Miller Time: Darrell Miller and Storm Show Studios
Written by Robert Cocuzzo
The mainstream ski film is not what’s going on. It’s not what happens in the mountains on a day to day basis
The Brew Pub is hardly the set of Inside the Actors Studio, but for interviewing Storm Show Studio’s director Darrell Miller, there’s no better spot. Behind a fortress of pint glasses and reeling from a deep day riding, we converse pleasantly fatigued. Miller sips Pako’s IPA from his mug complete with Storm Show insignia and a sticker paying tribute to the late DJ King Weep. Though soft spoken, Miller is nearly impossible to interview without picturing some of the burly lines he has conquered over the years.
In this age of extravagant ski films, Miller’s homegrown Storm Show Studios captures a season in Jackson Hole from the trenches, where gritty shots of first descents rival music-driven montages. While most directors narrow their lenses on pros catching face-shots on nondescript slopes, Miller pans out. “I am trying to show the beauty of the mountain first and foremost, and then what people can do on the mountain secondly,” he explains, holding his mug of IPA like a microphone. “You could make a movie just filming these mountains sitting there. It’s mind-blowing, watching these mountains. That’s where the props go.”
He takes a swig of his beer and continues, “We are all just focused on big mountains, powder, and natural features; we are not building kickers. We are not doing things that the mountain doesn’t already provide.”
Hiking, skinning and climbing to get the shots, Miller’s films are the product of utter manpower, or in this case, one-manpower. Though collaborating with a posse of local skiers and riders that share the filming burdens, Miller is a one-man-workforce when it comes to all other aspects of Storm Show, the “whole gambit” as he calls it. “I am a one man editing show from beginning to end,” he explains. “By doing that, I have one vision, which helps create a story- opposed to having a bunch of different editors with their fingers in the pot which can muddle the vision.”
Miller’s on the ground approach earns his films a perspective so often lost in today’s ski cinema. “For me it’s trying to inspire people, and show what’s really going on out there,” he says. “Because the mainstream ski film is not what’s going on. It’s not what happens in the mountains on a day to day basis.”
He sets his mug on the table, and continues: “Most of our shooting is done off the hip; I never carry a tripod with me. It’s all backpack tripods…Sometimes it shows in the flicks that we are not using tripods, but I think it gives them the raw feel too. It’s not all set up and staged.”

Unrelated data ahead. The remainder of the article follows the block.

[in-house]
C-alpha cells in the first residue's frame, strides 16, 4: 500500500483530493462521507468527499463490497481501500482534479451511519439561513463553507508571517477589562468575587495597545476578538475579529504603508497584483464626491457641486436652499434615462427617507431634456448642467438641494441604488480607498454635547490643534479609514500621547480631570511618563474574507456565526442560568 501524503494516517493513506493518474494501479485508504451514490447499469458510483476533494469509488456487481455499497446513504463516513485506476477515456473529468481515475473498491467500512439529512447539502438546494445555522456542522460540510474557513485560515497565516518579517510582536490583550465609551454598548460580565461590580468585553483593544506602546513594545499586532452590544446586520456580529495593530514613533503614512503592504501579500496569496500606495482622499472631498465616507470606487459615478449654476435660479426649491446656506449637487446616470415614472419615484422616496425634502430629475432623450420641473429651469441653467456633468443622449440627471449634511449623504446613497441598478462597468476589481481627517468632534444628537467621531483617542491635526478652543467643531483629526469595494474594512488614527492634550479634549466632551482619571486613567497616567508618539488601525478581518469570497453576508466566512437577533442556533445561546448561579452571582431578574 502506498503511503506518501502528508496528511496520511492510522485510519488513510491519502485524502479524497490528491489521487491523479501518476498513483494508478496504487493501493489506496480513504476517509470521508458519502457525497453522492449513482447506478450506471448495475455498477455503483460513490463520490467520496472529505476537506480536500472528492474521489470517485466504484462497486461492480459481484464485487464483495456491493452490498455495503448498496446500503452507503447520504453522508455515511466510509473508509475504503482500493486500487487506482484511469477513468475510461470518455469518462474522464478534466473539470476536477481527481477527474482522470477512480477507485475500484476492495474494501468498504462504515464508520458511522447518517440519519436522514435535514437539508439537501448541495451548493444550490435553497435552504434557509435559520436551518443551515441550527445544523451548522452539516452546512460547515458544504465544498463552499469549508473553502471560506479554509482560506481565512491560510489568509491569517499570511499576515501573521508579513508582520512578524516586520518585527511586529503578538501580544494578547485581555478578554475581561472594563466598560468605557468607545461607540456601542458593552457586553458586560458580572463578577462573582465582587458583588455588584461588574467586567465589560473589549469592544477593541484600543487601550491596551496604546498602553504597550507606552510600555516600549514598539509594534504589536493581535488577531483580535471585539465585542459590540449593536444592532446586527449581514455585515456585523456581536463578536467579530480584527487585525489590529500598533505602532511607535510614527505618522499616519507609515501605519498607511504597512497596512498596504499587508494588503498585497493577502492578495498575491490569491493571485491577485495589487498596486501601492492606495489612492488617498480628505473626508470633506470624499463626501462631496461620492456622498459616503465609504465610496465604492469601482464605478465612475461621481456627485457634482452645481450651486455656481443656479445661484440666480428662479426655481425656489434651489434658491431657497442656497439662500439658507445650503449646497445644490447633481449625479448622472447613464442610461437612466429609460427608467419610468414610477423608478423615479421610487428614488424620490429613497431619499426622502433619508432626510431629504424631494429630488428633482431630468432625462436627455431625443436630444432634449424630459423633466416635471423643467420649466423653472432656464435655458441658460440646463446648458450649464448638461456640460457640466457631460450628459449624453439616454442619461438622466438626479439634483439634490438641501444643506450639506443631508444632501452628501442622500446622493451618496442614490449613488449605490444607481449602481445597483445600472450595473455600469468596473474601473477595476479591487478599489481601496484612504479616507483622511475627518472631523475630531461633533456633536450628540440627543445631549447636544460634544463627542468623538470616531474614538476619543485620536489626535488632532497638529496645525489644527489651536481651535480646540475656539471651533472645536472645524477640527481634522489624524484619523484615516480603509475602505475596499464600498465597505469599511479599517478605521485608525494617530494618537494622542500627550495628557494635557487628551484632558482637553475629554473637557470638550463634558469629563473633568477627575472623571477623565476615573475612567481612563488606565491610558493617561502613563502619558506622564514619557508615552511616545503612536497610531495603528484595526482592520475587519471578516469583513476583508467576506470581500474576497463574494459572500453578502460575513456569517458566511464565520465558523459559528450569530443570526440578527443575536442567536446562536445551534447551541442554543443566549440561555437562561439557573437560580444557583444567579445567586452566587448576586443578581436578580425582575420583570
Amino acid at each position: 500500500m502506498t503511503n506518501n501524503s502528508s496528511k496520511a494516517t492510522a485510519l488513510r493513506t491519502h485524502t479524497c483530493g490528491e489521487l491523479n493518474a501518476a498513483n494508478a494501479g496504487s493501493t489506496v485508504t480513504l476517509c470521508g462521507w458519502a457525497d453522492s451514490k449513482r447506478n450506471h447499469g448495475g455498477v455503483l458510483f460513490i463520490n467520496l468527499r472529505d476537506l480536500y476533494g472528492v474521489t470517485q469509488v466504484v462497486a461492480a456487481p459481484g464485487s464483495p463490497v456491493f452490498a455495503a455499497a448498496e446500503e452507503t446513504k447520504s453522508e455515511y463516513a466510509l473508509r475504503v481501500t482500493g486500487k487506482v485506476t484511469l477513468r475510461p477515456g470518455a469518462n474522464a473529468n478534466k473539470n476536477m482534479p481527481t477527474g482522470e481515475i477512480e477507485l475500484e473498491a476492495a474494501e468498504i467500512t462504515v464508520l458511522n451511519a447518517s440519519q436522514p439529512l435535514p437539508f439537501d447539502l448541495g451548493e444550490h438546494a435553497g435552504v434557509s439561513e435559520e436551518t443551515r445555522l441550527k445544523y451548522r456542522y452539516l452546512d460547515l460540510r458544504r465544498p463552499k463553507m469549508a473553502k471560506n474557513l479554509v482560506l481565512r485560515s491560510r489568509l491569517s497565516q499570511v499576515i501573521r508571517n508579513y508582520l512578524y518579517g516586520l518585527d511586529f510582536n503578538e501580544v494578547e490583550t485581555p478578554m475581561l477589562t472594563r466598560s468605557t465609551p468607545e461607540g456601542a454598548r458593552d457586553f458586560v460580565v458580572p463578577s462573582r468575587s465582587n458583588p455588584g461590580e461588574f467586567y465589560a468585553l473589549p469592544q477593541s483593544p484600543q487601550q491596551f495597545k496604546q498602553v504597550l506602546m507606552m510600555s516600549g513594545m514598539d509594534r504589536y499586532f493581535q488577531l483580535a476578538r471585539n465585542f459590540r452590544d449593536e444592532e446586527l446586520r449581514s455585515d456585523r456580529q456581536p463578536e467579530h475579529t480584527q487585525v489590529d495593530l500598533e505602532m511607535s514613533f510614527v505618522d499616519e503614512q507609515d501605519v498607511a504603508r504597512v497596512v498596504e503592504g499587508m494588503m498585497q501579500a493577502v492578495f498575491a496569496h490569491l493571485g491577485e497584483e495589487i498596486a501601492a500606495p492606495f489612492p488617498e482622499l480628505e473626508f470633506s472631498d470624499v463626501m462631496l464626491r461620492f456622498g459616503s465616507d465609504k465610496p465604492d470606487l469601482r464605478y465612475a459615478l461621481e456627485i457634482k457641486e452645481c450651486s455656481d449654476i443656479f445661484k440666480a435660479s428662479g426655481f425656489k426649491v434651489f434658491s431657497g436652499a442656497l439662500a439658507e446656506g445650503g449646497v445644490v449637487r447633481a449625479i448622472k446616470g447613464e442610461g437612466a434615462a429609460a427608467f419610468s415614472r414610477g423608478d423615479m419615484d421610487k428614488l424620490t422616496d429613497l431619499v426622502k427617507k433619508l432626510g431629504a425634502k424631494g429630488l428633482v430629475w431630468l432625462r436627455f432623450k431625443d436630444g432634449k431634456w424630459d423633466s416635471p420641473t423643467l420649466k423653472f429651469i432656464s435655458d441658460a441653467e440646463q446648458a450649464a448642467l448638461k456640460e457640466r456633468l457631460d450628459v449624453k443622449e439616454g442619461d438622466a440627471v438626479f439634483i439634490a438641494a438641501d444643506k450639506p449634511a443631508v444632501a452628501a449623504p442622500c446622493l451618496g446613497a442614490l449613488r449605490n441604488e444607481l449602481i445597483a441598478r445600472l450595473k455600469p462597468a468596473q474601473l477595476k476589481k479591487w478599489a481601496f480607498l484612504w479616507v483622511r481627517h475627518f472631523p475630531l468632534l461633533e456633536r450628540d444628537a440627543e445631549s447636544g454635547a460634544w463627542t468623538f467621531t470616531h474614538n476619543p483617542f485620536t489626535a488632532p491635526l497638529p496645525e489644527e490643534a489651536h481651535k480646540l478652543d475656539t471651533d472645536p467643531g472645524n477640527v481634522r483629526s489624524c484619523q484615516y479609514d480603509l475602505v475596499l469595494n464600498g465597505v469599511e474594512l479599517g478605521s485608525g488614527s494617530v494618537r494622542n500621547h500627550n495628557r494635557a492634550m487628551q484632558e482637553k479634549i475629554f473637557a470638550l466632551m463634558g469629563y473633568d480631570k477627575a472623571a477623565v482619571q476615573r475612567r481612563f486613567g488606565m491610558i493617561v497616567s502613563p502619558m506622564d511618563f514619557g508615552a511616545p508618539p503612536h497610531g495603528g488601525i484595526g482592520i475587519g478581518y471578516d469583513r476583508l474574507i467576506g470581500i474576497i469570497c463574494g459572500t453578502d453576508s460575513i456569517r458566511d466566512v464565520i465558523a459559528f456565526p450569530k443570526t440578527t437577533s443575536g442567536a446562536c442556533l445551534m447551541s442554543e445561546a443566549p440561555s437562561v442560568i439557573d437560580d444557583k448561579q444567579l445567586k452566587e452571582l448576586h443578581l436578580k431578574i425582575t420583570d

What Miller may lack in helicopters and expensive cameras, he more than makes up for in gnarly footage, boasting lines that few (if any) have ridden, and many don’t dare consider. Even from the comfort of your couch, beer in hand, watching Miller negotiate the boney descent of Cora’s Couloir or Mike Tierney stringing a mindboggling line down Cody Peak has you utterly gripped. Add a few more beers to the equation, and you might end up curled in the fetal position, cowering in fear.
These aren’t just athletes and models; these are my lifelong friends that I am going out with. They’re my brothers, so I care about what they are doing
Though the camera may be focused on one or two athletes at a time, the camaraderie in Miller’s films is invariably apparent, illustrating the tradition of brotherhood in the backcountry. “Of course I like to get a good shot, but I do not want to see anyone get hurt,” Miller says. “These aren’t just athletes and models; these are my lifelong friends that I am going out with. They’re my brothers, so I care about what they are doing. We say ‘no’ a lot.”
“Darrrrrrrrell,” someone calls over.
Raising his beer, he responds, “Yo!”
Miller is as local as it gets, and his films exude that aura in waves. Rarely filmed outside the valley, Storm Show celebrates Jackson’s hard-charging lifestyle in the mountains and beyond. And while outside markets relish in this authenticity, Miller never waivers from his target audience: “Our films definitely appeal to a bigger audience, but when I am sitting down making the movies and editing, I am thinking about the Jackson crowd. So for the people who are stoked, I definitely make these movies for the Jackson audience.”
Miller’s latest film, “Millers Thriller” tells the story of Storm Show Studios, bringing audiences back to the formative days of Jackson Hole snowboarding when half-pipes were crude and the potential of local ski films was just being realized. “I started snowboarding in ’88, so I wasn’t messing around with cameras then,” Miller remembers. “After high school, I got my skills down in the mountains, I saw what TGR did here, and kind of opened my eyes to the terrain we have here, and the people ripping these lines. Just put two and two together.”
As my tape recorder clicks off, I pose one last question, “So Darrell …any thoughts on this year’s title? 800” maybe?
He chuckles, and finishes his beer, “Time will tell…”
Millers Thriller and all other Storm Show releases are available for purchase at thier website www.stormshow.com